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MBA 609 Database Management Systems
McVicker, Michael J.


Mission Statement: Park University provides access to a quality higher education experience that prepares a diverse community of learners to think critically, communicate effectively, demonstrate a global perspective and engage in lifelong learning and service to others.

Vision Statement: Park University, a pioneering institution of higher learning since 1875, will provide leadership in quality, innovative education for a diversity of learners who will excel in their professional and personal service to the global community.

Course

MBA609 Database Management Systems

Semester

F1P 2012 MB

Faculty

McVicker, Michael J.

Title

Adjunct Professor

Degrees/Certificates

Masters of Business Administration
Bachelor of Science

Office Location

Classroom - By Appointment Only

Office Hours

5:00 - 5:30 at Campus Classroom (Park Library this term as needed)

Daytime Phone

913-669-6457

E-Mail

michael.mcvicker@park.edu

Semester Dates

August 20 - October 14, 2012

Class Days

--T----

Class Time

5:30 P.M. - 9:30 P.M.

Prerequisites

MBA605 Course

Credit Hours

3


Textbook:

There are two textbooks required for this course:

Concepts of Database Management, Seventh Edition
Course Technology/Cengage Learning, 2012

ISBN: 978-1-111-82591-1                                         

Authors: Philip J. Pratt and Joseph J. Adamski

 

Oracle 11g SQL

ISBN #: 978-1-4390-4128-4                                      
Copyright 2010

Author: Joan Casteel

Textbooks can be purchased through the MBS bookstore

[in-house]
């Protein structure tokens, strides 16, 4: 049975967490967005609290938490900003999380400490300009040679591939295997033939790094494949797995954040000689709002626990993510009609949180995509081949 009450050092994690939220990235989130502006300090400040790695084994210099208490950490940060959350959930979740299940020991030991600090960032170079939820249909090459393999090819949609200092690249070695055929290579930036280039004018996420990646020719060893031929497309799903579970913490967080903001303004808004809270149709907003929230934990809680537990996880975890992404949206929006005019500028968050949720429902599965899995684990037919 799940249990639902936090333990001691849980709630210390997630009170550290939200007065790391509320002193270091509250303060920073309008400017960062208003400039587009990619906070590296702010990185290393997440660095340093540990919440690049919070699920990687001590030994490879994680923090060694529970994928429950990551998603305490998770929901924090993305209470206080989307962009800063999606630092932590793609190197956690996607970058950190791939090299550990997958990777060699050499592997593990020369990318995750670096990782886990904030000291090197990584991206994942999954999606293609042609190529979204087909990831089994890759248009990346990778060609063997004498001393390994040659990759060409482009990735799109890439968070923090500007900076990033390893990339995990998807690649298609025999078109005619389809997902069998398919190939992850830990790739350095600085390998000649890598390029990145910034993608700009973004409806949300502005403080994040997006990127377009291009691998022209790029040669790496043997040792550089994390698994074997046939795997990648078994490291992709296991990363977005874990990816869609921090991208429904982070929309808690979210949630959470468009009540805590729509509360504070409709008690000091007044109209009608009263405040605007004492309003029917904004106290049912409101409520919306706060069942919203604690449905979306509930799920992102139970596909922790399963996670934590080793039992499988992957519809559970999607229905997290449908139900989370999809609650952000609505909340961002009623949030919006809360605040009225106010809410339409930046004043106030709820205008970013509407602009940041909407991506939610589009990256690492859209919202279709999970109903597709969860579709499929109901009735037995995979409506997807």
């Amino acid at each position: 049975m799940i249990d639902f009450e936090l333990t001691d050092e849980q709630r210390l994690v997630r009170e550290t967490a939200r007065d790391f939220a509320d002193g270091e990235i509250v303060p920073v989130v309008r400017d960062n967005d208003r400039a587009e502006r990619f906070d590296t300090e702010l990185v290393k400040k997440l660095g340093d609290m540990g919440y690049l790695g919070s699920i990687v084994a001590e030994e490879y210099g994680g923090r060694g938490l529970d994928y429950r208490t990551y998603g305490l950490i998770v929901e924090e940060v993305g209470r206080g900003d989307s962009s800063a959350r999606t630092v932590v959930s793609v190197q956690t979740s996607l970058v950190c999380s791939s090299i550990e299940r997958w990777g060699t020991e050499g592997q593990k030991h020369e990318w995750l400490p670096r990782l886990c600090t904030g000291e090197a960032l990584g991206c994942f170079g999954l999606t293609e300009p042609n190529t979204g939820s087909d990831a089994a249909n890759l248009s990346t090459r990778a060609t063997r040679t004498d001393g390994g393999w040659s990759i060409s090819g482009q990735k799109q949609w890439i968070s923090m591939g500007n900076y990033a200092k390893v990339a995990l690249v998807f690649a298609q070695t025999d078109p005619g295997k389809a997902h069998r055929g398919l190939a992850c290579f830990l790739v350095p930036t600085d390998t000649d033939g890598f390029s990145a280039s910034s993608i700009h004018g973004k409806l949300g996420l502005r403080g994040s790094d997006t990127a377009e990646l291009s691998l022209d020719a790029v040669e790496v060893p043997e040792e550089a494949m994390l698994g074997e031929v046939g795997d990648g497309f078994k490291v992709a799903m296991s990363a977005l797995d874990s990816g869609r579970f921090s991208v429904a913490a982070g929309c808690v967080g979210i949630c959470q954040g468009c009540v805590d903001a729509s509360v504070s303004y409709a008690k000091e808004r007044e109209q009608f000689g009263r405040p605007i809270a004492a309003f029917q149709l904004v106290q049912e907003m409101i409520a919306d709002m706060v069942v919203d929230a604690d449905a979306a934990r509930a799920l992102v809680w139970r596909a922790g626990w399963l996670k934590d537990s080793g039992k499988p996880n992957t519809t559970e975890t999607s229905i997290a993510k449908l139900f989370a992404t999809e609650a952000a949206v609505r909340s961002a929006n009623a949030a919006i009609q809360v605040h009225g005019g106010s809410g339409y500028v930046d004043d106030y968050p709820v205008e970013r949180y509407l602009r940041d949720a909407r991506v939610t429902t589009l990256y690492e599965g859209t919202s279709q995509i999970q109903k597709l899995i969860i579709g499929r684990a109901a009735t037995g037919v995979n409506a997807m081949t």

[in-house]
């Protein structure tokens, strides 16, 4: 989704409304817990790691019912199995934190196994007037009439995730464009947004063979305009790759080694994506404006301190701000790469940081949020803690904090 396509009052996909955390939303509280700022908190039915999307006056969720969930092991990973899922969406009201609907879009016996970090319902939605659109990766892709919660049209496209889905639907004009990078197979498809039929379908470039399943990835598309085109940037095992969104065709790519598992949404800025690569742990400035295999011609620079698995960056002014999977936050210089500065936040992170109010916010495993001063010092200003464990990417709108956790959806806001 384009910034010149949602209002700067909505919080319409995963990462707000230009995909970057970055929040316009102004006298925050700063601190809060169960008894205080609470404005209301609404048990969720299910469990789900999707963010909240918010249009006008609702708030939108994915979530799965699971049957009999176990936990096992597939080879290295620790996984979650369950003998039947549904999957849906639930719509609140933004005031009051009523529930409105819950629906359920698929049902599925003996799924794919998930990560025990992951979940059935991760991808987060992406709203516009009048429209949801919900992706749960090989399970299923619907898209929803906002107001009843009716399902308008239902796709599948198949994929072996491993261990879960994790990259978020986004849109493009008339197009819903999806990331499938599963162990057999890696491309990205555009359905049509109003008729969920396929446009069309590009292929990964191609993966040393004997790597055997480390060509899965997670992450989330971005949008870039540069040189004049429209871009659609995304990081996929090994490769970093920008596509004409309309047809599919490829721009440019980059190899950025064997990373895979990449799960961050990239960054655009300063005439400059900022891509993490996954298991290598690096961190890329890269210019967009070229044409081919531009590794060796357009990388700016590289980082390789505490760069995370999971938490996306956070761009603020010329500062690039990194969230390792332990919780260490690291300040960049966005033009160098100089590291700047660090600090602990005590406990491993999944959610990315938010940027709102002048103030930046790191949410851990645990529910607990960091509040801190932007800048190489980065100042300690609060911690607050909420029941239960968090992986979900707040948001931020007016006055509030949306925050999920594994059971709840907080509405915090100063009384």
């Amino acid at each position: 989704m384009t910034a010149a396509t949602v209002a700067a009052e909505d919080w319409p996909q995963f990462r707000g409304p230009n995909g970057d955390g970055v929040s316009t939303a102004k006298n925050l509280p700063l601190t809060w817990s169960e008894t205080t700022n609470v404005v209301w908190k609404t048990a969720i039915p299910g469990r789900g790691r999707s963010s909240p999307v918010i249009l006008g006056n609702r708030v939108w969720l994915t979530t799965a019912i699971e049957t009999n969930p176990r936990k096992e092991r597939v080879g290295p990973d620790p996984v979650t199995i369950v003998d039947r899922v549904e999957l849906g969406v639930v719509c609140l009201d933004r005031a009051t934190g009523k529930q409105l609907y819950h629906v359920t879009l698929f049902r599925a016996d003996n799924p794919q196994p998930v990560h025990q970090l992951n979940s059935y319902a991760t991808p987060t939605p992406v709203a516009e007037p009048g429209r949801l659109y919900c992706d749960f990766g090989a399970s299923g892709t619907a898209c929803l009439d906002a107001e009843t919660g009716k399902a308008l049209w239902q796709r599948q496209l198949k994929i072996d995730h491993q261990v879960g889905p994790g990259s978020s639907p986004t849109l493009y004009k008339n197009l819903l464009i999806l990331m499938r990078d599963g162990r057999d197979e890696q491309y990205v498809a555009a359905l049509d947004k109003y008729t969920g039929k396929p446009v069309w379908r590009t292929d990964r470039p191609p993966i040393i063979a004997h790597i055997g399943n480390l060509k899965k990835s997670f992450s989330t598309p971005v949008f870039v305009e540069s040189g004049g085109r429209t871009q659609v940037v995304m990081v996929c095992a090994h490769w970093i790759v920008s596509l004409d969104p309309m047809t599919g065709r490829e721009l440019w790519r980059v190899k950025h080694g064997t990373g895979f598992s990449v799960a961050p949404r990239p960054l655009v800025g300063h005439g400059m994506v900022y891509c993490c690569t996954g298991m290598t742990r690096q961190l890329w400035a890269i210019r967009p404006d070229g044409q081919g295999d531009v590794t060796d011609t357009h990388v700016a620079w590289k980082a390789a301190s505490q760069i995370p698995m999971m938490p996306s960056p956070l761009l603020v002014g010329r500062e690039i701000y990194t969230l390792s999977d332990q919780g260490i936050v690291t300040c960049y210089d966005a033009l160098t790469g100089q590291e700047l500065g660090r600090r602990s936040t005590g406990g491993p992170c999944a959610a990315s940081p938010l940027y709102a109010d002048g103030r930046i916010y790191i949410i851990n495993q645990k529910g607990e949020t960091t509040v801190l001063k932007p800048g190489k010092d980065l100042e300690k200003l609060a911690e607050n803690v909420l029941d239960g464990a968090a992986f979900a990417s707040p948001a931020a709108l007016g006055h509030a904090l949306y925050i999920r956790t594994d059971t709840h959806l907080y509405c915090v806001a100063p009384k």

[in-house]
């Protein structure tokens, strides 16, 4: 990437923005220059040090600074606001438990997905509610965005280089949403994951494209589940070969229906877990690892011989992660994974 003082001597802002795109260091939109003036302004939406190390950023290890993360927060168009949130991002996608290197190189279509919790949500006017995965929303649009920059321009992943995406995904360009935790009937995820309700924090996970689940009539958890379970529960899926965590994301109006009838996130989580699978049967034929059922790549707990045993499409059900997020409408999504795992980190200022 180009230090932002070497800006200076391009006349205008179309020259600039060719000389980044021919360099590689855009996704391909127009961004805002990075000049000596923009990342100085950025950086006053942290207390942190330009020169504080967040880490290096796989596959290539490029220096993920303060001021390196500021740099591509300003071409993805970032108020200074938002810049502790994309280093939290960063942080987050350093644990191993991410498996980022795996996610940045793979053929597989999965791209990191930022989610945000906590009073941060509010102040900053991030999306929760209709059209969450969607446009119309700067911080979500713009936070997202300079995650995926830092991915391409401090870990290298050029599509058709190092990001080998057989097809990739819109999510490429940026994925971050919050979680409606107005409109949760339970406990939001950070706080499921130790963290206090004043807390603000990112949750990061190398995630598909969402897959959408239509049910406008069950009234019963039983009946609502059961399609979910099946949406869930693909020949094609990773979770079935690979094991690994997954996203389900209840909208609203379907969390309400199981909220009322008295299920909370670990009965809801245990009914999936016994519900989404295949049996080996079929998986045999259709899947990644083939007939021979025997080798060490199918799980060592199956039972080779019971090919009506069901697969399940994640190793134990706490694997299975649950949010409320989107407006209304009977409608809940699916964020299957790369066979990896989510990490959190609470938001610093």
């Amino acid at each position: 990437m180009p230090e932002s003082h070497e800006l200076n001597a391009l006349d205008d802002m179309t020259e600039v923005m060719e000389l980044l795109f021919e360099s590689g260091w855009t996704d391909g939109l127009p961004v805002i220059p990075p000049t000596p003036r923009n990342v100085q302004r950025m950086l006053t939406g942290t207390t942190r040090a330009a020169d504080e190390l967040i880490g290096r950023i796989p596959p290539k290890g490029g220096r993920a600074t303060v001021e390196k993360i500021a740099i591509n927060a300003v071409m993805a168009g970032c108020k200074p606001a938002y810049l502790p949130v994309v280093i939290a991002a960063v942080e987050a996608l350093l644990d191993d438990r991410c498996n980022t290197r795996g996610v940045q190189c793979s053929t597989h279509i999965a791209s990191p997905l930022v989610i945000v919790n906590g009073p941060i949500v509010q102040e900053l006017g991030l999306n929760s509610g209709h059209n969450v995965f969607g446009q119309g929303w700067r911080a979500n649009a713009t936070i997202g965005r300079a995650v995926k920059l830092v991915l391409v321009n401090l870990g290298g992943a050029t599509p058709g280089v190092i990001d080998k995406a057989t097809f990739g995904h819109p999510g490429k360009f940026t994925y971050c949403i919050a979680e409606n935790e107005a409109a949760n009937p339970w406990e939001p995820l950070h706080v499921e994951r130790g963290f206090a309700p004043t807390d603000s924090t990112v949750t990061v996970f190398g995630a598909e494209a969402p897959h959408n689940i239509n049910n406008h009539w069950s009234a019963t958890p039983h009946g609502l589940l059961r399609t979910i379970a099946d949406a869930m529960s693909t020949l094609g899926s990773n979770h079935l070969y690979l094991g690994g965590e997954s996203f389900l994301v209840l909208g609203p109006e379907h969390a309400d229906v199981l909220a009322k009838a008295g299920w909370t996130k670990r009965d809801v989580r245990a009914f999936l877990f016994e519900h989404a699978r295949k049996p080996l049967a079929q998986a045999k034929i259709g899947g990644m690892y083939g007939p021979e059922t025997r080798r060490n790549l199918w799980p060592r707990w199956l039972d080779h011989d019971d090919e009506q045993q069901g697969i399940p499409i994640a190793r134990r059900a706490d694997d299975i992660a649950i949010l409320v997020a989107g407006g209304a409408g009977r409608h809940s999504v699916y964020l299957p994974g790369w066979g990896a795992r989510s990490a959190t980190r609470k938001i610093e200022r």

Textbooks can be purchased through the Parkville Bookstore

Additional Resources:

McAfee Memorial Library - Online information, links, electronic databases and the Online catalog. Contact the library for further assistance via email or at 800-270-4347.
Career Counseling - The Career Development Center (CDC) provides services for all stages of career development.  The mission of the CDC is to provide the career planning tools to ensure a lifetime of career success.
Park Helpdesk - If you have forgotten your OPEN ID or Password, or need assistance with your PirateMail account, please email helpdesk@park.edu or call 800-927-3024
Resources for Current Students - A great place to look for all kinds of information http://www.park.edu/Current/.


Course Description:

MBA609 Database Management Systems: This course explores the overall techniques used to design data bases and data base management systems. Principles for determining database management systems. Principles for determining database requirements, components and architectures are addressed. Topics include data dictionaries; use of case tools in developing databases; data integrity, security and privacy issues; user interface; and innovative programming languages. A final project involving the design of an actual corporate database is required.

Educational Philosophy:

It’s my duty as your instructor to ensure students enrolled in an online course receive the same “educational value” as those enrolled in a face-to-face presentation of the same course. Whether you are enrolled in a face-to-face or online section of this course, you will cover the same material, perform the same assignments, and be examined on the same concepts.

In either setting, our focus is on the Core Outcomes and Learning Objectives established for the course, and all course activities are designed to help you attain those objectives. The biggest difference is the way we go about these things. In an online section, "Lectures" are in the form of written notes and/or PowerPoint presentations; even so, they’re supplemented by outside reading assignments (textbooks, articles, Web pages, etc.), just as they would be in a face-to-face classroom.

One of the most important aspects of instructor-led learning is the ability to interact with the instructor and other students in the class. Since online students are not together in the same room, we accomplish this interaction using tools available in the online classroom:

  • "In-Class" discussion takes place using Threaded Discussions;
  • Questions can be addressed to me through Threaded Discussions or e-mail (for more personal matters);